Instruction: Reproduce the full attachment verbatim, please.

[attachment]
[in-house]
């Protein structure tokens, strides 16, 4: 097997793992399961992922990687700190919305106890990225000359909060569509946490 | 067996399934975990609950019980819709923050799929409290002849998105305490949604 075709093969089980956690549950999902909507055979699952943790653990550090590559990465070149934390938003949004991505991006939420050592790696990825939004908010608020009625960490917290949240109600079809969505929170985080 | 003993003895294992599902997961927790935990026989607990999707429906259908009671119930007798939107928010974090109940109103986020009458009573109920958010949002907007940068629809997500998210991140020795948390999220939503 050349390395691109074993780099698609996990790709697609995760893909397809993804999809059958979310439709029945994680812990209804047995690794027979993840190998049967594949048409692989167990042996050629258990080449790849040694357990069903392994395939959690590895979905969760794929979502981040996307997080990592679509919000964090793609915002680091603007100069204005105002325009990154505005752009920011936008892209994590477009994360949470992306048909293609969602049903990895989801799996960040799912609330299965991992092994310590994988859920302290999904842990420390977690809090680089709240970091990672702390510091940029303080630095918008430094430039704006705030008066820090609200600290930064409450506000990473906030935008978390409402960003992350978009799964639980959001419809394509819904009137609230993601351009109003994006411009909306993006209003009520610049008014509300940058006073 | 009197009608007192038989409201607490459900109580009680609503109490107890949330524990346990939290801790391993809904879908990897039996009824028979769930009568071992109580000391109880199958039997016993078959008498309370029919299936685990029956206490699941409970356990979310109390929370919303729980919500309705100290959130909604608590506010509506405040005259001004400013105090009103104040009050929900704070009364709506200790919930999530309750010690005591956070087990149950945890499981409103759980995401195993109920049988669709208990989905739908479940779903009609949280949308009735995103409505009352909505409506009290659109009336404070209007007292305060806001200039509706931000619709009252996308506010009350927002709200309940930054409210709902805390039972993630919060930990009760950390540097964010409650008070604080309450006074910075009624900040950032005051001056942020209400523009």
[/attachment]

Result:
[in-house]
């Protein structure tokens, strides 16, 4: 097997793992399961992922990687700190919305106890990225000359909060569509946490 | 067996399934975990609950019980819709923050799929409290002849998105305490949604 075709093969089980956690549950999902909507055979699952943790653990550090590559990465070149934390938003949004991505991006939420050592790696990825939004908010608020009625960490917290949240109600079809969505929170985080 | 003993003895294992599902997961927790935990026989607990999707429906259908009671119930007798939107928010974090109940109103986020009458009573109920958010949002907007940068629809997500998210991140020795948390999220939503 050349390395691109074993780099698609996990790709697609995760893909397809993804999809059958979310439709029945994680812990209804047995690794027979993840190998049967594949048409692989167990042996050629258990080449790849040694357990069903392994395939959690590895979905969760794929979502981040996307997080990592679509919000964090793609915002680091603007100069204005105002325009990154505005752009920011936008892209994590477009994360949470992306048909293609969602049903990895989801799996960040799912609330299965991992092994310590994988859920302290999904842990420390977690809090680089709240970091990672702390510091940029303080630095918008430094430039704006705030008066820090609200600290930064409450506000990473906030935008978390409402960003992350978009799964639980959001419809394509819904009137609230993601351009109003994006411009909306993006209003009520610049008014509300940058006073 | 009197009608007192038989409201607490459900109580009680609503109490107890949330524990346990939290801790391993809904879908990897039996009824028979769930009568071992109580000391109880199958039997016993078959008498309370029919299936685990029956206490699941409970356990979310109390929370919303729980919500309705100290959130909604608590506010509506405040005259001004400013105090009103104040009050929900704070009364709506200790919930999530309750010690005591956070087990149950945890499981409103759980995401195993109920049988669709208990989905739908479940779903009609949280949308009735995103409505009352909505409506009290659109009336404070209007007292305060806001200039509706931000619709009252996308506010009350927002709200309940930054409210709902805390039972993630919060930990009760950390540097964010409650008070604080309450006074910075009624900040950032005051001056942020209400523009």